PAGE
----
There are a few malcontents, but, for the most part, things run pretty smoothly.
Recently, I was suggested a new group on Facebook that was for trans men. I don’t join many binary trans groups, because I don’t feel like they are the place for me, but I am in a couple trans masculine groups. I knew at a glance that this one wasn’t for me. The image for the group was a white background with harsh, black text:
NO SNOWFLAKES ALLOWED.
I clicked on the group and found exactly what I thought I would. The rules clearly state that the group is for binary, masculine, trans guys. No liberals, no safe spaces, no trigger warnings, no “snowflakes.”
I wasn’t shocked to find a group like this. Toxic masculinity runs rampant through the transmasculine community. I know plenty of trans men who are wonderful, sensitive, and understanding. I am not talking about them.
For some reason, there are many trans men that distance themselves from the trans and greater LGBTQIA+ or queer communities. Some have argued that it is because of male privilege, while others attribute it to the fact that they can be cis-passing more often than trans women.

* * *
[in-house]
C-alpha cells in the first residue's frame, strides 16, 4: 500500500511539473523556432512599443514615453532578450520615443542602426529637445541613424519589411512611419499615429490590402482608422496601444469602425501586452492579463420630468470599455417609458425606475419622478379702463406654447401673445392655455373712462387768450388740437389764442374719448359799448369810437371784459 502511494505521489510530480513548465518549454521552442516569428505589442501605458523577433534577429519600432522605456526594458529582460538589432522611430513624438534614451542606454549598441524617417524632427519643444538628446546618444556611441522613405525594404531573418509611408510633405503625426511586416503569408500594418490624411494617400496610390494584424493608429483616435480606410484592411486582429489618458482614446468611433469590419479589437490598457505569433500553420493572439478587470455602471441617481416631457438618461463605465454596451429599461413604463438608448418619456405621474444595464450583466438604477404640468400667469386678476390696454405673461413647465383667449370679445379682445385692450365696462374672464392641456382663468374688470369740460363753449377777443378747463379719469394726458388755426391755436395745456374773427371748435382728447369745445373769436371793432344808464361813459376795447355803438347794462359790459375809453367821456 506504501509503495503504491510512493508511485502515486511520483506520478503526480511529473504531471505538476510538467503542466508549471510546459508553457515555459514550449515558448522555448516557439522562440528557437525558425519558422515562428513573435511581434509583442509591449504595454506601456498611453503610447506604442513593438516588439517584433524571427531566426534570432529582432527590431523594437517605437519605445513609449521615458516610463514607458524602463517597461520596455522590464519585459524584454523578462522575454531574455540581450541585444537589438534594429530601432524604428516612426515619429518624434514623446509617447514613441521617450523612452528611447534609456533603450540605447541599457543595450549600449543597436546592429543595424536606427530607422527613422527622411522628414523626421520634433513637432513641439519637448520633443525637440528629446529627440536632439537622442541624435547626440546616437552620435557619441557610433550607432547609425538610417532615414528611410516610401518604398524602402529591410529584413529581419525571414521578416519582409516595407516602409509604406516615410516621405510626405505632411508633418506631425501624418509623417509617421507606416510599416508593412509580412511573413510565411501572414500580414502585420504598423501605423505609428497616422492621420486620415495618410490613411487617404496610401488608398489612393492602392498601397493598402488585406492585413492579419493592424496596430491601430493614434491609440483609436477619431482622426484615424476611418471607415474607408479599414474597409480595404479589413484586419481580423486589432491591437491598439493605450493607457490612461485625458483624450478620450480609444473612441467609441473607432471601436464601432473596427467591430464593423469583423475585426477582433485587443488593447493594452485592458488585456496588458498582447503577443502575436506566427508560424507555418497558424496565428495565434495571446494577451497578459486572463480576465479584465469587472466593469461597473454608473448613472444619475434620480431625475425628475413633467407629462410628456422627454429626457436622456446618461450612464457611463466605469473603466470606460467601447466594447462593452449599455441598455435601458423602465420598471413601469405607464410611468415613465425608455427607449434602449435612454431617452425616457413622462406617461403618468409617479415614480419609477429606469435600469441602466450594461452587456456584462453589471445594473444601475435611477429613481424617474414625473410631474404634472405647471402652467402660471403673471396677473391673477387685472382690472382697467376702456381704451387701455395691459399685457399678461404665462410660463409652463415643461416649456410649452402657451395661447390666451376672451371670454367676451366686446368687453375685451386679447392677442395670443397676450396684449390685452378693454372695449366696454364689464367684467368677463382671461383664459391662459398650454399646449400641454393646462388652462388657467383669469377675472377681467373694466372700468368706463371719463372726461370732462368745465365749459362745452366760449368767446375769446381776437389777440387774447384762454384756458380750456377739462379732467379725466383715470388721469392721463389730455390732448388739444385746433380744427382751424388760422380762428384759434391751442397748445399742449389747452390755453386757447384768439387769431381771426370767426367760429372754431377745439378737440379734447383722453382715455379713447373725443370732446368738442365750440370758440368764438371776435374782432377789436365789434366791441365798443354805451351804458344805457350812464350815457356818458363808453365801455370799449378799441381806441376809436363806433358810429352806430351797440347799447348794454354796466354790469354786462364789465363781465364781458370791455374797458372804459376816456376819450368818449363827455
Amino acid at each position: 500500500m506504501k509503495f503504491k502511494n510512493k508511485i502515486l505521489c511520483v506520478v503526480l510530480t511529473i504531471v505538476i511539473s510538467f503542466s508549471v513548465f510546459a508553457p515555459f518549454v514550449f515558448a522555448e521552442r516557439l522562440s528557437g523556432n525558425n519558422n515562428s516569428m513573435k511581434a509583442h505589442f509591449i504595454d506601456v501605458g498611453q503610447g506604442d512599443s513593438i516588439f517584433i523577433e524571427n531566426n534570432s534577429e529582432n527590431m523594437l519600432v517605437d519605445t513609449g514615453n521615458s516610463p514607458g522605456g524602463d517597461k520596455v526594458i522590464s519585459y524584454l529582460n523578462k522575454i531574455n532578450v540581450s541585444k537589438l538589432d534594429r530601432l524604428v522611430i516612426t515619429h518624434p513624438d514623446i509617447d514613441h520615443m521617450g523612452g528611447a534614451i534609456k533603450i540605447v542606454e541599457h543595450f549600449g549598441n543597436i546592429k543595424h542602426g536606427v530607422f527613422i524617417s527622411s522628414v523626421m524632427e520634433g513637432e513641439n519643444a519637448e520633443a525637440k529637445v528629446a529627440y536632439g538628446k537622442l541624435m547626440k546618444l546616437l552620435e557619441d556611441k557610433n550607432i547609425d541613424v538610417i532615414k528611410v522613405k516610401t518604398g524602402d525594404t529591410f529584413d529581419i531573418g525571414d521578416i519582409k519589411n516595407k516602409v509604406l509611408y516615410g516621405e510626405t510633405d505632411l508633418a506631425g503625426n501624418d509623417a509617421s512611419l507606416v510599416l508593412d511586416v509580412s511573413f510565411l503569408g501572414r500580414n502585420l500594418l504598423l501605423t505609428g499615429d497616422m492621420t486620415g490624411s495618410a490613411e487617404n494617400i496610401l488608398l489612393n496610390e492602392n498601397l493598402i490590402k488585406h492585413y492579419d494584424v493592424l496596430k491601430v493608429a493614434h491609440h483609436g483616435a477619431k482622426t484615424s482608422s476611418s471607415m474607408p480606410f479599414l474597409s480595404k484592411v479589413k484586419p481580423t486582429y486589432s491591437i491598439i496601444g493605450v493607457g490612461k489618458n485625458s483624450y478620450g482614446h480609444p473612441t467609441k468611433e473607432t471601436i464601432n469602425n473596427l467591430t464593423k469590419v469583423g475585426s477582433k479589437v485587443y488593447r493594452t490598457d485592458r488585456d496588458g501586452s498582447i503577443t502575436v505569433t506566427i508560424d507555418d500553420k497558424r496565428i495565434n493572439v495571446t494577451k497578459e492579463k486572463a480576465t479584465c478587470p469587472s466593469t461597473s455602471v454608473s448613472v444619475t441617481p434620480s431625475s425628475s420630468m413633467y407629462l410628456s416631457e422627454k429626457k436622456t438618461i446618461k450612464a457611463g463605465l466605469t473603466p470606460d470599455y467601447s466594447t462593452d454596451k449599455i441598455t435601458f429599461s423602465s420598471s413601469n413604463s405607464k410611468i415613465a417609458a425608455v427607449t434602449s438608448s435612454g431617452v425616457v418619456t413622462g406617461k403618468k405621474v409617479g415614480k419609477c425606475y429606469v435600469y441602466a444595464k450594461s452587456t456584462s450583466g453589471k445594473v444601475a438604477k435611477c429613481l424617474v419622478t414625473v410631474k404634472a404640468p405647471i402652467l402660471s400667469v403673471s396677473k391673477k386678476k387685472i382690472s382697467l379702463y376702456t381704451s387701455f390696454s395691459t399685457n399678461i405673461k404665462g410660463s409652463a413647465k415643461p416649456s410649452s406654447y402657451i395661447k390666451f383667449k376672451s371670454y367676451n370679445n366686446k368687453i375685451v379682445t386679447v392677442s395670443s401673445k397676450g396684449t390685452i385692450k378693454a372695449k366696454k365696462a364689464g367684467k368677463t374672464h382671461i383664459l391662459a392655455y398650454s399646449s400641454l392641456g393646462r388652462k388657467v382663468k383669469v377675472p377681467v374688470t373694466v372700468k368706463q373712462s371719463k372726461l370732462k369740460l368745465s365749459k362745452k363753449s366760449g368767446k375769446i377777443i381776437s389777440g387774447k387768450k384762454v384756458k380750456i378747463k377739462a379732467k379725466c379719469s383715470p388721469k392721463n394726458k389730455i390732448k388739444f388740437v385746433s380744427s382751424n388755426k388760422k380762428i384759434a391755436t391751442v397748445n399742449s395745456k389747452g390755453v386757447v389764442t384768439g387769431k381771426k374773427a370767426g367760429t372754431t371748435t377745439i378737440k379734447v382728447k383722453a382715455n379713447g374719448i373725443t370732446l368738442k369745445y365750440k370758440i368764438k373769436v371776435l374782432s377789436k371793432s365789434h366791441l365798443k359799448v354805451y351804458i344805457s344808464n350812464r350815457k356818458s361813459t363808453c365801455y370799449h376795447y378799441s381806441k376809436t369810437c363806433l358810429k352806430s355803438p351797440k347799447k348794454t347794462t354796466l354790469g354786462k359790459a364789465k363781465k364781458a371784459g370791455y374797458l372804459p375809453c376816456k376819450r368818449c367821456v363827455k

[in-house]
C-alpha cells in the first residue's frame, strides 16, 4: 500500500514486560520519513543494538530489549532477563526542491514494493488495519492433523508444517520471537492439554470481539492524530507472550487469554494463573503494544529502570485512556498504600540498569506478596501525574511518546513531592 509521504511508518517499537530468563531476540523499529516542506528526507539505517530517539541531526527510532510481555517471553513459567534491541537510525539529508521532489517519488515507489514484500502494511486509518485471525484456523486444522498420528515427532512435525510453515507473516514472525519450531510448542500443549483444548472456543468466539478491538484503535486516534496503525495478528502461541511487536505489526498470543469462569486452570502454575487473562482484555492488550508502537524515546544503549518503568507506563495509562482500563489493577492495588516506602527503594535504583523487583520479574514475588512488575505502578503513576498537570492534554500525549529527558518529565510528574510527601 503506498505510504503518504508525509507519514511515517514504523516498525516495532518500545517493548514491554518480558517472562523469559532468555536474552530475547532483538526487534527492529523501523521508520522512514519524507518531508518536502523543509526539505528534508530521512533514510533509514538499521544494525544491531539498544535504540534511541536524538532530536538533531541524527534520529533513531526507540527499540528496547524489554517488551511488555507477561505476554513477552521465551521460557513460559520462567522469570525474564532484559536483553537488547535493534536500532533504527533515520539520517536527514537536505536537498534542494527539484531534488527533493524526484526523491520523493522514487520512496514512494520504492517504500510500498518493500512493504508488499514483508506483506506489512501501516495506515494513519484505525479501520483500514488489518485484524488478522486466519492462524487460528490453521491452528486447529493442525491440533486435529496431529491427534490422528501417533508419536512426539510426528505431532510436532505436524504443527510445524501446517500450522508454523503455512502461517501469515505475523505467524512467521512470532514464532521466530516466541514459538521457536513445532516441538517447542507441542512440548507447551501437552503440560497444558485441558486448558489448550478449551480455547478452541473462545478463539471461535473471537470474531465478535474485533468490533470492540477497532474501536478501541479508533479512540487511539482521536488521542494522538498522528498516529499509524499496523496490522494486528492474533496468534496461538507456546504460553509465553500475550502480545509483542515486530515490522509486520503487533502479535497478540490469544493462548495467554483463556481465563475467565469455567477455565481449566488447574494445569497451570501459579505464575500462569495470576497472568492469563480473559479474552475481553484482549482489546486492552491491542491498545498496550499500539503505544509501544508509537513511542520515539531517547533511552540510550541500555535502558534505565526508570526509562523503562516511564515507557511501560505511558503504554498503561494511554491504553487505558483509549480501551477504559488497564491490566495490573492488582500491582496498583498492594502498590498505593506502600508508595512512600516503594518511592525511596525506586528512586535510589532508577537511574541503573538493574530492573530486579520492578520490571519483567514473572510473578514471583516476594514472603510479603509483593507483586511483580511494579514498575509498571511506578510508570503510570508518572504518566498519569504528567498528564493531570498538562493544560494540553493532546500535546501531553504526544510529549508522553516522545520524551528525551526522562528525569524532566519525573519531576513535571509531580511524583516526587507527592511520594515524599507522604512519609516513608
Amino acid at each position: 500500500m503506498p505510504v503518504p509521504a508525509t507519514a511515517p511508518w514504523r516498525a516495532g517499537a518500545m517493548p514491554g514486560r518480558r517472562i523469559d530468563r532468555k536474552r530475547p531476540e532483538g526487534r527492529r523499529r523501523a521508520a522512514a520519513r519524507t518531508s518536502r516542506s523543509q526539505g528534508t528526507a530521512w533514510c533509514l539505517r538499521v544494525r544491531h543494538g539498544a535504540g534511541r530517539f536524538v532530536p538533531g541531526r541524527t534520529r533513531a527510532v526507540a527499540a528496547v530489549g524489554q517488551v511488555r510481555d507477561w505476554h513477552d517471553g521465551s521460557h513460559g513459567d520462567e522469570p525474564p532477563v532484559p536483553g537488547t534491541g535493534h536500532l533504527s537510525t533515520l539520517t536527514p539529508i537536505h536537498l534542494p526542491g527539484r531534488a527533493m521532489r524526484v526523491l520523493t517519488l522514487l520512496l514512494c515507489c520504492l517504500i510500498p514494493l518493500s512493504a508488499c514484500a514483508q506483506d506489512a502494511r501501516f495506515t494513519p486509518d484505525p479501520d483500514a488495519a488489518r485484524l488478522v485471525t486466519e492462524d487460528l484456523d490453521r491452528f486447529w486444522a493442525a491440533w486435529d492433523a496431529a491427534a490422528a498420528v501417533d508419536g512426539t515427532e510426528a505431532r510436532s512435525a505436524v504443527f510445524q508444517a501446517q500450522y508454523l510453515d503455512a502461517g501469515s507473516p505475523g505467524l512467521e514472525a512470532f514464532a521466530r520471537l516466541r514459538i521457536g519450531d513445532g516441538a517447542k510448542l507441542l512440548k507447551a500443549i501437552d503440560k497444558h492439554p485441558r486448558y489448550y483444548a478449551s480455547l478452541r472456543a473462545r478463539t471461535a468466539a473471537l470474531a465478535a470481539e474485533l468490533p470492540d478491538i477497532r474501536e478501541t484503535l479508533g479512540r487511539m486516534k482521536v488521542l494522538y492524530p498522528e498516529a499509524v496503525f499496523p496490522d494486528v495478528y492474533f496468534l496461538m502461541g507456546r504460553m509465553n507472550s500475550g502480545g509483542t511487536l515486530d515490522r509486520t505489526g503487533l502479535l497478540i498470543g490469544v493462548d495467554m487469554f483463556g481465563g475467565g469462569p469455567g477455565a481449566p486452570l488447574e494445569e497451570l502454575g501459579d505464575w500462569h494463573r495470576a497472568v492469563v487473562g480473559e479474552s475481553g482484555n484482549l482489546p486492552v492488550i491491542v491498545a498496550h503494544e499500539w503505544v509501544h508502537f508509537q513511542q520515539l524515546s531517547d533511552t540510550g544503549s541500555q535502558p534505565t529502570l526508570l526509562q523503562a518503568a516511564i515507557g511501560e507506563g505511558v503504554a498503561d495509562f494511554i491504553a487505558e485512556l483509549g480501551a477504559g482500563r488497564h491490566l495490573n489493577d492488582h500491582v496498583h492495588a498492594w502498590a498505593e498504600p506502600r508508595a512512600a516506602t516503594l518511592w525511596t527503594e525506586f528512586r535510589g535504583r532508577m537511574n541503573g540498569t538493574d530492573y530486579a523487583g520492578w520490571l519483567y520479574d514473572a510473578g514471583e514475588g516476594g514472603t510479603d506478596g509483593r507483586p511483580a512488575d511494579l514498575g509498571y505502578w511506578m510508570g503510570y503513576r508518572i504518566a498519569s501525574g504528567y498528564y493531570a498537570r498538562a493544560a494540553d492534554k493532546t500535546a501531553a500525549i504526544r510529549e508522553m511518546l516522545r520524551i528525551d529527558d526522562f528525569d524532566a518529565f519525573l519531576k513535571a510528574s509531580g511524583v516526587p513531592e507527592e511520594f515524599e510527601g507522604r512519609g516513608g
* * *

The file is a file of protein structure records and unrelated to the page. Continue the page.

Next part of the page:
Personally, I think that it is a bit of both, with some arrogance and conservatism sprinkled on top. Just as TERFs are the scourge of the feminist community, rude, “stealth” trans guys who shit all over the trans community are the racist cousins we’d rather not recognize.
Assholes exist in every community.
I didn’t try to join. Infiltrating them and dismantling their flawed way of thinking from the inside is not my style. Plus, any issue that I would try post about would get deleted. Any unfavorable opinion I might have would get me banned from the group.
But there are so many reasons why I would want to engage with them. I want to ask them about their opinions. If I knew that I wouldn’t be ganged up on or chewed out or called fragile, I would challenge their misconceptions about different parts of our community, and they could dispel any that I had about them.
I think their assholes, but I’m sure they think worse things about me.
I’m used to having controversial opinions. I’ve been told that I was too liberal or naïve my entire life. I have stood up and walked away from a dinner table more than once.
After a life of being the odd one out, I know how to form an argument. I know how to do my research. Any opinion worth having is one that is well researched.